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The Internet in everyday life: some hows, wheres, whys and why nots
22 October 2009
George E. Pake Auditorium, PARC
The Internet World Usage Statistics for August 2009 suggest that of the 6,767,805,208 people in the world, 1,668,870,408 are on the Internet. This is 25% of the world's population with growth of 362% in the last 9 years.
The world before the Internet is a fading recollection. For some, the world without the Internet is inconceivable. In between the wealth of use statistics and our own personal experiences, there is much we do
not understand about how the Internet fits into everyday lives. Creating new Internet experiences, enhancing those that already exist, and developing applications and services that give long term value necessitates we better understand the churn of uptake, adoption, modification and abandonment of internet infrastructures, services and applications. We need to better understand how the Internet affects people's behaviours offline as well as online.
In this talk, I will discuss several projects that combine analysis of usage statistics, analysis of popular and niche Internet sites and services, and qualitative investigations into how people weave online and offline experiences. I will address mundane uses, exciting discoveries and perennial frustrations, considering for a number of domains how people's 'asks' are and are not served by existing applications and services. More generally, I will discuss how a scientifically grounded, mixed methods approach to human-centered evaluation, grounded ideation and socio-technical innovation both brings value to business and contributes to fundamental research.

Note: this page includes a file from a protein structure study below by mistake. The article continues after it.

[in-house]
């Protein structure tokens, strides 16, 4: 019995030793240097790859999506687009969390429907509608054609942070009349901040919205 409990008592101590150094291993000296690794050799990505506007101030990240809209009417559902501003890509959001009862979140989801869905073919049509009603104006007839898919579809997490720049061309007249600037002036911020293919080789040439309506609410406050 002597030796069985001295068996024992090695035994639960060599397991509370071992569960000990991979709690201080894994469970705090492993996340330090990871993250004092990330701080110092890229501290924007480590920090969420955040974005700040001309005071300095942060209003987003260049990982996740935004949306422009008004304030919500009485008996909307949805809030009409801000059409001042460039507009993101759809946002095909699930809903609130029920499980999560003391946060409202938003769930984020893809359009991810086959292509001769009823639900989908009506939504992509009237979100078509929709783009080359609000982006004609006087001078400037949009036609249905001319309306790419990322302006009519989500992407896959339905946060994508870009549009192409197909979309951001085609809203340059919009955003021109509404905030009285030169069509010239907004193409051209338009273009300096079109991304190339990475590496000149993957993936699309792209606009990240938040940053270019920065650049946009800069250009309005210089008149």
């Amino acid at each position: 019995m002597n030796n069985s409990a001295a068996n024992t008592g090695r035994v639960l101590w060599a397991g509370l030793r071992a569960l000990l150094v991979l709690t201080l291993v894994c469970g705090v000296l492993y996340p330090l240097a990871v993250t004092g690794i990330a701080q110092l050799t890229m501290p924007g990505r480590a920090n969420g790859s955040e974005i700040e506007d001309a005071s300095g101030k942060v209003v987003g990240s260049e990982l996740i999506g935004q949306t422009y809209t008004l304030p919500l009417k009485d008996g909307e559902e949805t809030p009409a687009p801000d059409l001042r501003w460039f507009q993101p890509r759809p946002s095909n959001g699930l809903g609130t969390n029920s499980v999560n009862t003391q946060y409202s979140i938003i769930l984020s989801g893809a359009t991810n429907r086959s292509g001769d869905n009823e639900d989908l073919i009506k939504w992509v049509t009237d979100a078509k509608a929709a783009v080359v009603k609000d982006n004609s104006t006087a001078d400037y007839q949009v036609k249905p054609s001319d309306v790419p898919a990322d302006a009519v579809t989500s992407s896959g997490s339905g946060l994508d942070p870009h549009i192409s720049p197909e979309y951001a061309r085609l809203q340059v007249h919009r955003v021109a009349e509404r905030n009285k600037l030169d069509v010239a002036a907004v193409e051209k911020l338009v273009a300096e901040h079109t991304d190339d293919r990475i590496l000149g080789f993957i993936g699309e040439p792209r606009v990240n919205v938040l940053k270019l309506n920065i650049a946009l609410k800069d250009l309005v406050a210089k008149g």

Elizabeth Churchill is a Principal Research Scientist at Yahoo! Research in Santa Clara, CA where she manages the Internet Experiences research group. Elizabeth has an undergraduate degree in Experimental
Psychology and an MSc in Knowledge Based Systems, both from the University of Sussex in the UK, and a PhD from the University of Cambridge in Cognitive Science. She has published on many topics including implicit learning, human-agent systems, mixed initiative dialogue systems and social aspects of information seeking. Her
current work covers areas such as mediated communication and collaboration, social media, mobile connectivity, transmedia technologies, digital archive and memory, and the development of emplaced media spaces.
Until September of 2006, she worked at PARC in the Computing Science Lab. Prior to that she led the Social Computing Group at FX Palo Laboratory, Fuji Xerox’s research lab in Palo Alto. Elizabeth writes a column for ACM interactions, and is the current VP of ACM SigCHI.
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